Within the United States, homeownership is the primary way for individuals to build wealth. A recent essay, "Generational Gaps in Income and Homeownership," describes that, over the entire life cycle, non-college-educated Baby Boomers had not only a higher median income than their Millennial counterparts, but also a higher probability of homeownership. College-educated Baby Boomers had no difference in median income but still had a much higher probability of homeownership than their Millennial counterparts at every age. This essay expands on the previous one, further examining why each subsequent generation after Baby Boomers has been waiting later in life to purchase a home. We'll specifically examine the roles of marriage, children, and student loan debt.
We use data from the American Community Survey (ACS), which the US Census Bureau has conducted annually since 2000 and every 10 years prior to that. The ACS contains information on income, employment status, homeownership status, and demographic information for a representative sample of the population. We categorize individuals by their birth years as follows: Silent Generation (1928-1945), Baby Boomers (1946-1964), Generation X (1965-1980), Millennials (1981-1996), and Generation Z (1997 onward).
First, we examine the proportion of individuals who have ever married as a function of age, starting at age 18 (left panel of figure); here we can see stark differences over the cohorts. The proportion of Millennials married at age 30 is approximately 40%—much lower than their older generational counterparts. At age 30, approximately 60% of those in Gen X were married, and approximately 80% of Boomers were married. As age increases, we see the proportions of married individuals converge to around 85-90%. From this, the major implication is that Millennials, on average, are deciding to get married much later in life than their older generational counterparts.
Next, we look at the proportion of individuals with children in the household as a function of age (right panel of figure). Later generations are becoming less likely to have children living in their household at nearly all ages. For example, the proportion of Millennials at age 30 with children living in their household is approximately 35%, whereas this number for both Gen X and Boomers is approximately 45%. As age increases, we see a large drop in the number of children living in the household, which can be attributed to those children eventually growing up and moving away from home.
These trends may be connected to homebuying behavior. Millennials deciding to get married later in life could potentially delay homeownership: By having two incomes, married individuals can better save for large payments, such as a down payment for a home. Millennials are also deciding to have children later in life compared with their previous generational cohorts, which may reduce their need to buy a home since these two life events are often connected.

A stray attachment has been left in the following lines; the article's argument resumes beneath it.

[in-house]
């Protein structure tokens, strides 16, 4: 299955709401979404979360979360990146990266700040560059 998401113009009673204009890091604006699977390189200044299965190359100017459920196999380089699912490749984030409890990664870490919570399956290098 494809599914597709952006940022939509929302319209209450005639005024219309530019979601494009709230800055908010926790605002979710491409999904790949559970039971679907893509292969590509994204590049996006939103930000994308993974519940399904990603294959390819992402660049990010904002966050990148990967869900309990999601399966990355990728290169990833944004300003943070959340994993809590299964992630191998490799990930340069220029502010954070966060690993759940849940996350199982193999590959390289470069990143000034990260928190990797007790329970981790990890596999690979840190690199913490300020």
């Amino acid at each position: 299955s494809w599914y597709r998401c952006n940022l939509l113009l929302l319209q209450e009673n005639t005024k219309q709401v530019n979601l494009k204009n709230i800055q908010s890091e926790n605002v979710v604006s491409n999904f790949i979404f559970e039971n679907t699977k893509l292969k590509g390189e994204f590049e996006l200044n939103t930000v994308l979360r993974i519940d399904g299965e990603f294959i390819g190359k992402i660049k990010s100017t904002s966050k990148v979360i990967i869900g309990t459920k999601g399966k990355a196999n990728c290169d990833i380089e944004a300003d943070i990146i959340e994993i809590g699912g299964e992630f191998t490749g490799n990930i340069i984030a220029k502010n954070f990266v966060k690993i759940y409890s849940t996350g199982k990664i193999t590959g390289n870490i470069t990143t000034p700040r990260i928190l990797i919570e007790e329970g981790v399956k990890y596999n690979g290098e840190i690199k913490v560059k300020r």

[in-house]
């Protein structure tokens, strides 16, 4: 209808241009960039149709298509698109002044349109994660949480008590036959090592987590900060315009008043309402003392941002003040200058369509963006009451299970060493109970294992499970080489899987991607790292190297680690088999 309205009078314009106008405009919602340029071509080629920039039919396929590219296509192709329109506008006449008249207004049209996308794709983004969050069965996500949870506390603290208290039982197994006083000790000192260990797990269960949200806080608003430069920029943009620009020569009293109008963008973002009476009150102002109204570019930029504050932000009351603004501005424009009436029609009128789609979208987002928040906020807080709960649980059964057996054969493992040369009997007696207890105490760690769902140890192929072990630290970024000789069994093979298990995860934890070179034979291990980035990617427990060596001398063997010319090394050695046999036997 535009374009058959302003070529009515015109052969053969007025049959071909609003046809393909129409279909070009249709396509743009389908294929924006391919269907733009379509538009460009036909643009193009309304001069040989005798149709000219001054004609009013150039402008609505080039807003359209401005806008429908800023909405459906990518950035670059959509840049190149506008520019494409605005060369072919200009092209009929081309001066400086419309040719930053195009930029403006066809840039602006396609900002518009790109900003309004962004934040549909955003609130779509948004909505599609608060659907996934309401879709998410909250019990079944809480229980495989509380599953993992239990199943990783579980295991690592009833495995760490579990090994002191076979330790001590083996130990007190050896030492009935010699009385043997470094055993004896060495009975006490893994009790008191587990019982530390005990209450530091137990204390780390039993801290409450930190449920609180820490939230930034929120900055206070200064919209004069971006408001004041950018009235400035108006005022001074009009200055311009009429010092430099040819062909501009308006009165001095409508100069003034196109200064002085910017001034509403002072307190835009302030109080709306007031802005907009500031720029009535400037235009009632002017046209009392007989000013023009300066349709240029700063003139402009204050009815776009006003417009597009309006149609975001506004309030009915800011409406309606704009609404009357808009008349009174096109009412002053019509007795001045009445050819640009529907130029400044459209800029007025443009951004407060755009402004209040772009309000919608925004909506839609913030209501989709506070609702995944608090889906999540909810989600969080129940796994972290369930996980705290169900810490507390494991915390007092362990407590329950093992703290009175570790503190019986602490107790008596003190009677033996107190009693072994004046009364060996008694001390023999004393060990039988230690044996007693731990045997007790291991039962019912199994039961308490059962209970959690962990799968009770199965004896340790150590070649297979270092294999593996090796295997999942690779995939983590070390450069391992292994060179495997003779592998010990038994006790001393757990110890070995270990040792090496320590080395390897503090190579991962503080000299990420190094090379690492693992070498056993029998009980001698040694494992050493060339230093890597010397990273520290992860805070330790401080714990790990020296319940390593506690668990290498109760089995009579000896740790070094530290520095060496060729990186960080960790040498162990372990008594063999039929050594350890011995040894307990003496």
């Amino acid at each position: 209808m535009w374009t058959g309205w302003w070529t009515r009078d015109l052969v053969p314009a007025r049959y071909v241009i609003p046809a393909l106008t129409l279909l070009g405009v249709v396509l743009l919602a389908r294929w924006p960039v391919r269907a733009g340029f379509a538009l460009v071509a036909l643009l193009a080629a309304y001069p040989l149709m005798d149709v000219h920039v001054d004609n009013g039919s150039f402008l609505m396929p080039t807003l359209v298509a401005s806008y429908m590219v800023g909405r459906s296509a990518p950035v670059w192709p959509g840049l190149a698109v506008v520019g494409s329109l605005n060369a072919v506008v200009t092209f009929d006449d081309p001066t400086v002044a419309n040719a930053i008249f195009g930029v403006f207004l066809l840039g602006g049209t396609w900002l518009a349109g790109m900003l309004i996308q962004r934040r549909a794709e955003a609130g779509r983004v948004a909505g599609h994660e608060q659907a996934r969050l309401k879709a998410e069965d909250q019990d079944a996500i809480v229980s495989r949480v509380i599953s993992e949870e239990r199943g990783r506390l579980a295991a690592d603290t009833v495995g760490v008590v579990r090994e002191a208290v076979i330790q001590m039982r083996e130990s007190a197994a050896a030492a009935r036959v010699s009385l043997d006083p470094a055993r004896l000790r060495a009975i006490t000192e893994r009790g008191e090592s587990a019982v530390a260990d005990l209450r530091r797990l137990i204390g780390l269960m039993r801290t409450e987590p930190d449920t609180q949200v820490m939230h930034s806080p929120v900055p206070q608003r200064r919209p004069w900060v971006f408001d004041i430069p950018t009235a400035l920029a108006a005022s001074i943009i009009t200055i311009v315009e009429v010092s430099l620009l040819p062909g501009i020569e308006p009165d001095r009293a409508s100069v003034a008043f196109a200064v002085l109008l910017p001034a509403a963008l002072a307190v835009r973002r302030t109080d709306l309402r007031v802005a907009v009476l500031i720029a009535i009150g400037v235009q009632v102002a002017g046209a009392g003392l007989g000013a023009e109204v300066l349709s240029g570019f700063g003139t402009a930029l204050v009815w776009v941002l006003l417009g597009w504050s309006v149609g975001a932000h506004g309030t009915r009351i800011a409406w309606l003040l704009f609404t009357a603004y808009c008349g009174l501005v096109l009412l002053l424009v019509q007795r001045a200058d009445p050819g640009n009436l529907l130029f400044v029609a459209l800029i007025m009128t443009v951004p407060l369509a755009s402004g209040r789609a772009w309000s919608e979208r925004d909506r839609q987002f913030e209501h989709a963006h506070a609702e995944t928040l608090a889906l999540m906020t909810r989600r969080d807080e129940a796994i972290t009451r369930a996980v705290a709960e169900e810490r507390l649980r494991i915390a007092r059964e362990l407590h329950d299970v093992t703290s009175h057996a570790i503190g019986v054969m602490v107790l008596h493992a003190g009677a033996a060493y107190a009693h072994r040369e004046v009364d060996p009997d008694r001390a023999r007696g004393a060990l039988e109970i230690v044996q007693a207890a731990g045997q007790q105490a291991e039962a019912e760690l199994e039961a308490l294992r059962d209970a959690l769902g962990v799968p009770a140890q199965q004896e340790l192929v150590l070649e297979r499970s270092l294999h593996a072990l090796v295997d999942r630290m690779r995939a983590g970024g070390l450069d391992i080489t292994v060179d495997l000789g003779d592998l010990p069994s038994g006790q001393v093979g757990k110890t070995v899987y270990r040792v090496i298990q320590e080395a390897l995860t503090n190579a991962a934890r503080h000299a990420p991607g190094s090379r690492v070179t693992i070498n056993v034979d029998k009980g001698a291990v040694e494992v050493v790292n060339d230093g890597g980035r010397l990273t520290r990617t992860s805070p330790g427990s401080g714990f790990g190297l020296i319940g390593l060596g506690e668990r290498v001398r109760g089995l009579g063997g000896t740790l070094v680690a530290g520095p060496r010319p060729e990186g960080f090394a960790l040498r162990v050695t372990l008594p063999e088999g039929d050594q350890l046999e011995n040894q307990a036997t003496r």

Of note, there's anecdotal evidence suggesting that student loan debt is getting in the way of Millennial homeownership. According to CNBC, "half of people who haven't yet purchased a home blame their student debt" and "sixty percent of millennials say that loans hold them back." Knowing that a college education is one of the best ways to increase lifetime earnings, subsequent generations became more likely to go to college. At the same time, the cost of formal higher education has skyrocketed over the past decades. As a result, students are taking on much more student loan debt to further finance their education.
Our data on student loan debt come from the Survey of Consumer Finance (SCF), which is hosted at the Board of Governors of the Federal Reserve System and conducted at three-year intervals, starting in 1986. It contains information on many forms of household wealth for a representative sample of the population. Here, we focus on student loan debt for Boomers, Gen X, and Millennials when they were in their 30s.1
The table shows that nearly half of Millennials with at least some college education have student loan debt in their 30s, compared with only 13% of Boomers at the time they were in their 30s. We also see that Millennials have the highest median debt-to-income ratio of 0.27, compared with only 0.04 for Boomers. Gen X is not far behind Millennials on both metrics. The burden of student loan payments could make it more difficult for prospective homeowners to save up for a down payment. Moreover, having a high debt-to-income ratio can reduce the chances of being able to qualify for a mortgage. Thus, as examined in the previous essay, even though college-educated Millennials and Gen Xers are earning as much as Boomers, we find here that a big difference between the college-educated individuals across cohorts is the presence of student loan debt, which is conceivably a contributor to the homeownership gap.